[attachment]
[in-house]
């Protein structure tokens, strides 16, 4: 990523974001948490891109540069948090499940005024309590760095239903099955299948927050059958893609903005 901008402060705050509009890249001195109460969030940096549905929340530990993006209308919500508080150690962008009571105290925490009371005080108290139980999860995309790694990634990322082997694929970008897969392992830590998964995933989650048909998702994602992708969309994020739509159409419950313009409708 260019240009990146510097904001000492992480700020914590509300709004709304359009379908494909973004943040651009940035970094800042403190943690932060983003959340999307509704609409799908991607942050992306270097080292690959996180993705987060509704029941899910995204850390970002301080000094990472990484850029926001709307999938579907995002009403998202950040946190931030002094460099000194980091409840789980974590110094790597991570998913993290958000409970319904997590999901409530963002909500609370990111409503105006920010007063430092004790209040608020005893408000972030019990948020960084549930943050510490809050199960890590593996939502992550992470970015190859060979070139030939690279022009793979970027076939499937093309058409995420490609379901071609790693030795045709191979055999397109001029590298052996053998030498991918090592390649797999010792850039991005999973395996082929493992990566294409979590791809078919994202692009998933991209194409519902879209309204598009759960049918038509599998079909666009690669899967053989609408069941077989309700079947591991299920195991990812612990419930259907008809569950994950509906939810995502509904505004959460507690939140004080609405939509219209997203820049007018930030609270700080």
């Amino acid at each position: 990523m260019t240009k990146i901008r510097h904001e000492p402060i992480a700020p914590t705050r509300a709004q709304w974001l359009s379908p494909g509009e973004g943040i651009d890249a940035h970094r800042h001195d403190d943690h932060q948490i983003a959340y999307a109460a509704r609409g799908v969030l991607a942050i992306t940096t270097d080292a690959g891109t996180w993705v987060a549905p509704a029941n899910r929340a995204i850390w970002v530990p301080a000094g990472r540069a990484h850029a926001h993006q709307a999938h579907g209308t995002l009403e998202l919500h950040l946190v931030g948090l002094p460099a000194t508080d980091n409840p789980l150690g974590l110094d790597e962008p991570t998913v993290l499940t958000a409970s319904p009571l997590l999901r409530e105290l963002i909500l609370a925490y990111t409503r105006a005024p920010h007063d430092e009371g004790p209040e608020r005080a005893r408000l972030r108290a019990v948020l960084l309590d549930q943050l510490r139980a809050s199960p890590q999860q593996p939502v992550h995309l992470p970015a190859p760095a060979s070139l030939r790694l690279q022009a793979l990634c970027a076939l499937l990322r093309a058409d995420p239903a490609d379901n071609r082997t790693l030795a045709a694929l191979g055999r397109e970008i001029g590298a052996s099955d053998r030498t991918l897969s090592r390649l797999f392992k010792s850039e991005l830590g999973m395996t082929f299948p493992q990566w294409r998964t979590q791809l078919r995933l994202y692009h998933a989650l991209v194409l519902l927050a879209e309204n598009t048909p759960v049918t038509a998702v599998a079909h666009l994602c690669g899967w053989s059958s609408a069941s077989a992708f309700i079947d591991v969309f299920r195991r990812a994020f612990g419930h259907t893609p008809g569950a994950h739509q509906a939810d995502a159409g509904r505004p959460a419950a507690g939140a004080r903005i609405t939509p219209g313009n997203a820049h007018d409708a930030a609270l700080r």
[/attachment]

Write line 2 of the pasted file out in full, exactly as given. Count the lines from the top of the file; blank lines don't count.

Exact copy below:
């Protein structure tokens, strides 16, 4: 990523974001948490891109540069948090499940005024309590760095239903099955299948927050059958893609903005 901008402060705050509009890249001195109460969030940096549905929340530990993006209308919500508080150690962008009571105290925490009371005080108290139980999860995309790694990634990322082997694929970008897969392992830590998964995933989650048909998702994602992708969309994020739509159409419950313009409708 260019240009990146510097904001000492992480700020914590509300709004709304359009379908494909973004943040651009940035970094800042403190943690932060983003959340999307509704609409799908991607942050992306270097080292690959996180993705987060509704029941899910995204850390970002301080000094990472990484850029926001709307999938579907995002009403998202950040946190931030002094460099000194980091409840789980974590110094790597991570998913993290958000409970319904997590999901409530963002909500609370990111409503105006920010007063430092004790209040608020005893408000972030019990948020960084549930943050510490809050199960890590593996939502992550992470970015190859060979070139030939690279022009793979970027076939499937093309058409995420490609379901071609790693030795045709191979055999397109001029590298052996053998030498991918090592390649797999010792850039991005999973395996082929493992990566294409979590791809078919994202692009998933991209194409519902879209309204598009759960049918038509599998079909666009690669899967053989609408069941077989309700079947591991299920195991990812612990419930259907008809569950994950509906939810995502509904505004959460507690939140004080609405939509219209997203820049007018930030609270700080």